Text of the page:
Background: Primary and secondary (P&S) syphilis rates have increased since reaching historic lows in 2000. P&S syphilis increasingly affects males, particularly men who have sex with men (MSM). We describe P&S syphilis among U.S. men during 2005–2012.
Methods: We analyzed P&S syphilis case data reported to CDC during 2005–2012. We also analyzed P&S syphilis among MSM using 2009–2012 data from 34 states and District of Columbia where sex of sex partner data was ≥70% complete.
Results: In 2012, men comprised 90.6% of all P&S syphilis cases. During 2005–2012, the P&S syphilis rate among men almost doubled from 5.1 cases per 100,000 men (n=7,383) to 9.3 (n=14,190). Annual rates increased by 11–14% during 2005–2008, 1–2% during 2009–2011, and 14% during 2011–2012. During 2005–2012, rates increased among all age groups and race/ethnicities, but shifts occurred in 2009. During 2005–2009, rate increases were greatest among blacks (14.6 to 29.8) compared to Hispanics (5.0 to 7.6) and whites (3.1 to 3.7). During 2009–2012, rates increased among Hispanics (7.6 to 10.9) and whites (3.7 to 5.0) but decreased among blacks (29.8 to 28.1). Men aged 20–24 had the greatest increase (8.1 to 20.2) during 2005–2009; men aged 25–34 had the greatest increase (17.0 to 22.2) during 2009–2012. Preliminary 2013 data suggest a continuation of these trends.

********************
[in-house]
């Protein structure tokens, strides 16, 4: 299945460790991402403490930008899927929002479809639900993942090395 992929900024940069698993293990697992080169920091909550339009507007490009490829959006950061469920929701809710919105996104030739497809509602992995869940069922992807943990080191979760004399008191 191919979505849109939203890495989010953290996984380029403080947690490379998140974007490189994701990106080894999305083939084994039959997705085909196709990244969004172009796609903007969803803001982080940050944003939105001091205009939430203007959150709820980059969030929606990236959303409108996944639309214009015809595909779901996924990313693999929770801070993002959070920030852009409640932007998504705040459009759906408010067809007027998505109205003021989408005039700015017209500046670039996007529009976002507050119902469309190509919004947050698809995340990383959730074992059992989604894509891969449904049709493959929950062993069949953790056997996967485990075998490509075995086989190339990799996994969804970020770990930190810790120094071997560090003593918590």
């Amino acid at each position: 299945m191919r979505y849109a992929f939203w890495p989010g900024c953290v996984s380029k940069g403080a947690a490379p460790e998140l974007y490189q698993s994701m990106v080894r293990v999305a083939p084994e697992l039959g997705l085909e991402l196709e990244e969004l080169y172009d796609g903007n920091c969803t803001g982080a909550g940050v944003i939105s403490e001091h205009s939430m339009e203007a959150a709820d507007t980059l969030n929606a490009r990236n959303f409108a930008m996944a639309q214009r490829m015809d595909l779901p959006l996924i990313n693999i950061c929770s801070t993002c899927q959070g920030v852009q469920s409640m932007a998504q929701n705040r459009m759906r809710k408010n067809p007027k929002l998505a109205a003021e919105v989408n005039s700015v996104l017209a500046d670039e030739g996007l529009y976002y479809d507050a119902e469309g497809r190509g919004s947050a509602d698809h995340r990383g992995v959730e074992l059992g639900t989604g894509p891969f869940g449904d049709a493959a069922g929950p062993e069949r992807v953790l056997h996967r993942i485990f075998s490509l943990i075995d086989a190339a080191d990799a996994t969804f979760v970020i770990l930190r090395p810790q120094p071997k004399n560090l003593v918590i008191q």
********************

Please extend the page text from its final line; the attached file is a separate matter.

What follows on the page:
In 35 areas, MSM comprised 77% of male P&S syphilis cases in 2009 and 84% in 2012. Cases increased among MSM of all ages and race/ethnicities; Hispanics, whites, and men aged 25–34 had the greatest increases.
Conclusions: P&S syphilis rates continue to increase among men with a resurgence of cases in recent years. Although rates remain highest among blacks, recent increases were greatest in Hispanics and whites. P&S syphilis is currently an MSM epidemic.